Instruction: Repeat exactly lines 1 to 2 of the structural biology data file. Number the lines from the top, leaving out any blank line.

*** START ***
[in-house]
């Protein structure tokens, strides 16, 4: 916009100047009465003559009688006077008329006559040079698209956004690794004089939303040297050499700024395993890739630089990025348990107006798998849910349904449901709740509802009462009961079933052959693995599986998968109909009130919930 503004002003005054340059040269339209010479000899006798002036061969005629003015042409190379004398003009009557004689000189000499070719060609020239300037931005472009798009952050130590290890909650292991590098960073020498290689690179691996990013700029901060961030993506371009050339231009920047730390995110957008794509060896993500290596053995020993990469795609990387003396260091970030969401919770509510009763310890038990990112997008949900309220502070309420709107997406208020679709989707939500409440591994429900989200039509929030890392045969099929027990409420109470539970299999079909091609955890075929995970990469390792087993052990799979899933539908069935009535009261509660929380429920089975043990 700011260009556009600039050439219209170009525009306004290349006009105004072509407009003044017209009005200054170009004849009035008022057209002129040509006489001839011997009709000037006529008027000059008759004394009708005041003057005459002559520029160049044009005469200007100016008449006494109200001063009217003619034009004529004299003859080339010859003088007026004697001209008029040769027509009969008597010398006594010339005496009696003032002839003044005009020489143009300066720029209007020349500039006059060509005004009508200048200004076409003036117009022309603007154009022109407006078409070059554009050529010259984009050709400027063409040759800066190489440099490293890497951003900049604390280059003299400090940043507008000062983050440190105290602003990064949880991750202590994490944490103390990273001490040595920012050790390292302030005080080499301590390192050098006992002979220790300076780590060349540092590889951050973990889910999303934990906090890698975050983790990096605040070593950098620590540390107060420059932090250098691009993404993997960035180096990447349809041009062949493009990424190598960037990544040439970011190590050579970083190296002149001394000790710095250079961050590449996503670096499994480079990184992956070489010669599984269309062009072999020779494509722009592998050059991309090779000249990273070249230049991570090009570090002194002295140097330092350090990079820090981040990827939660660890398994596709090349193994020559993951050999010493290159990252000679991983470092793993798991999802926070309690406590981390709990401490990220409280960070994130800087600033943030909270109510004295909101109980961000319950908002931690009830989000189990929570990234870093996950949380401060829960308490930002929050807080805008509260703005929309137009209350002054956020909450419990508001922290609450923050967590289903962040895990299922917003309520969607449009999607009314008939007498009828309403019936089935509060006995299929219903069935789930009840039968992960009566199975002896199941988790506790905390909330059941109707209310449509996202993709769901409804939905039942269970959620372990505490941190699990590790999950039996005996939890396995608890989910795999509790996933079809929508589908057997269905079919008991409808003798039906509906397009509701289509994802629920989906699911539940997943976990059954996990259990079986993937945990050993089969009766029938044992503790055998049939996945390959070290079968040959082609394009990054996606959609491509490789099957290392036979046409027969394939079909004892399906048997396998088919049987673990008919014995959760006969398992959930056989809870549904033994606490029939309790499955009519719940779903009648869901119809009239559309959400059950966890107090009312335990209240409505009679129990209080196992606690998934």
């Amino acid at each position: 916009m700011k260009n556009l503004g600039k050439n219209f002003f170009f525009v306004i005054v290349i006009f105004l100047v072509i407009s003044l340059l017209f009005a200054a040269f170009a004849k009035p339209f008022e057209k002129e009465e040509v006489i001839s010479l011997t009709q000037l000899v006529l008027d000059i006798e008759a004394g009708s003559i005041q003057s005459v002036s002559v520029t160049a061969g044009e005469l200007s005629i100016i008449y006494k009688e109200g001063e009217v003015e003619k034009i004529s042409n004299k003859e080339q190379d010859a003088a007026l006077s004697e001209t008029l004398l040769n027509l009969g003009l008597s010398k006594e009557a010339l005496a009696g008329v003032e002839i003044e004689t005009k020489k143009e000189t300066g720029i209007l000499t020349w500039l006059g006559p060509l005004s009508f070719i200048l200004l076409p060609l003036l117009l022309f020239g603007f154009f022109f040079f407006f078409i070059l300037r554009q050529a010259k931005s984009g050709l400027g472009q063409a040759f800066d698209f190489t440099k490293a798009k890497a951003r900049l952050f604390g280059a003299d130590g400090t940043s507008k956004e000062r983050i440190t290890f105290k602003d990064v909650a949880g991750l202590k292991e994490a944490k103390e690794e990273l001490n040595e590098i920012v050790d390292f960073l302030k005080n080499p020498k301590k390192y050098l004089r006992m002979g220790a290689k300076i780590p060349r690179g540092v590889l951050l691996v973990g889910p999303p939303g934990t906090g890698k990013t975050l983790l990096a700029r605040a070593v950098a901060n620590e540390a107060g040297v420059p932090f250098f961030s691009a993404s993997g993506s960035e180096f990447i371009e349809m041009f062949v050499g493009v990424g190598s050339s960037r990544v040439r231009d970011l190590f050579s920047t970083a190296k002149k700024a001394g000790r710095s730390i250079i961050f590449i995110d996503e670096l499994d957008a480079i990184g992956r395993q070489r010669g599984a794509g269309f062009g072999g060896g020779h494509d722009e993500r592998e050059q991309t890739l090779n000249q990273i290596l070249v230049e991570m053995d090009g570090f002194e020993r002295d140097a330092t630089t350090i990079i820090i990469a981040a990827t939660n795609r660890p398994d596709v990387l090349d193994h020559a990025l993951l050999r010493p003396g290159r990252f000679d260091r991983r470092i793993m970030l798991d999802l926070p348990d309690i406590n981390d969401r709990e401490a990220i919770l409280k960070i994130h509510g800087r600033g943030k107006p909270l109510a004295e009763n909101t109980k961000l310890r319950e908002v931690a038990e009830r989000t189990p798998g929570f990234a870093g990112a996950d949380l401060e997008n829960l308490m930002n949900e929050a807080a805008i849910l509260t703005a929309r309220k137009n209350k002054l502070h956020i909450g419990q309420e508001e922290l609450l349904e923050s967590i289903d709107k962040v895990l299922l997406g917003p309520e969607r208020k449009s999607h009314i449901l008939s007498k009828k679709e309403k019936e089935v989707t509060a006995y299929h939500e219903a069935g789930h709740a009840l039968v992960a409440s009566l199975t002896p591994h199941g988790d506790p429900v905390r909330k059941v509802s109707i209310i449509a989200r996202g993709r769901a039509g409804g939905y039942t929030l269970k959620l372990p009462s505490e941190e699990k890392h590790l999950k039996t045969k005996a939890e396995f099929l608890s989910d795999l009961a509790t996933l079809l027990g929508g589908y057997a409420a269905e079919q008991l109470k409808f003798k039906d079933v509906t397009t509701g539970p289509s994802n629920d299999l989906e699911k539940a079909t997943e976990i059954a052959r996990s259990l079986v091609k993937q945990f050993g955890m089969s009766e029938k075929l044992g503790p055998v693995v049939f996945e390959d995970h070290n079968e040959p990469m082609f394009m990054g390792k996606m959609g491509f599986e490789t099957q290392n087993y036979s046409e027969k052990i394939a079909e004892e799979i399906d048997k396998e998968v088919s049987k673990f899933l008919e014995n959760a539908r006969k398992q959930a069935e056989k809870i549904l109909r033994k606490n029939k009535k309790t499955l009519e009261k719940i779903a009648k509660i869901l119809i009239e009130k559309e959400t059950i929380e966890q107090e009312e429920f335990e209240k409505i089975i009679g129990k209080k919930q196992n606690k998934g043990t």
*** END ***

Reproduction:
[in-house]
């Protein structure tokens, strides 16, 4: 916009100047009465003559009688006077008329006559040079698209956004690794004089939303040297050499700024395993890739630089990025348990107006798998849910349904449901709740509802009462009961079933052959693995599986998968109909009130919930 503004002003005054340059040269339209010479000899006798002036061969005629003015042409190379004398003009009557004689000189000499070719060609020239300037931005472009798009952050130590290890909650292991590098960073020498290689690179691996990013700029901060961030993506371009050339231009920047730390995110957008794509060896993500290596053995020993990469795609990387003396260091970030969401919770509510009763310890038990990112997008949900309220502070309420709107997406208020679709989707939500409440591994429900989200039509929030890392045969099929027990409420109470539970299999079909091609955890075929995970990469390792087993052990799979899933539908069935009535009261509660929380429920089975043990 700011260009556009600039050439219209170009525009306004290349006009105004072509407009003044017209009005200054170009004849009035008022057209002129040509006489001839011997009709000037006529008027000059008759004394009708005041003057005459002559520029160049044009005469200007100016008449006494109200001063009217003619034009004529004299003859080339010859003088007026004697001209008029040769027509009969008597010398006594010339005496009696003032002839003044005009020489143009300066720029209007020349500039006059060509005004009508200048200004076409003036117009022309603007154009022109407006078409070059554009050529010259984009050709400027063409040759800066190489440099490293890497951003900049604390280059003299400090940043507008000062983050440190105290602003990064949880991750202590994490944490103390990273001490040595920012050790390292302030005080080499301590390192050098006992002979220790300076780590060349540092590889951050973990889910999303934990906090890698975050983790990096605040070593950098620590540390107060420059932090250098691009993404993997960035180096990447349809041009062949493009990424190598960037990544040439970011190590050579970083190296002149001394000790710095250079961050590449996503670096499994480079990184992956070489010669599984269309062009072999020779494509722009592998050059991309090779000249990273070249230049991570090009570090002194002295140097330092350090990079820090981040990827939660660890398994596709090349193994020559993951050999010493290159990252000679991983470092793993798991999802926070309690406590981390709990401490990220409280960070994130800087600033943030909270109510004295909101109980961000319950908002931690009830989000189990929570990234870093996950949380401060829960308490930002929050807080805008509260703005929309137009209350002054956020909450419990508001922290609450923050967590289903962040895990299922917003309520969607449009999607009314008939007498009828309403019936089935509060006995299929219903069935789930009840039968992960009566199975002896199941988790506790905390909330059941109707209310449509996202993709769901409804939905039942269970959620372990505490941190699990590790999950039996005996939890396995608890989910795999509790996933079809929508589908057997269905079919008991409808003798039906509906397009509701289509994802629920989906699911539940997943976990059954996990259990079986993937945990050993089969009766029938044992503790055998049939996945390959070290079968040959082609394009990054996606959609491509490789099957290392036979046409027969394939079909004892399906048997396998088919049987673990008919014995959760006969398992959930056989809870549904033994606490029939309790499955009519719940779903009648869901119809009239559309959400059950966890107090009312335990209240409505009679129990209080196992606690998934």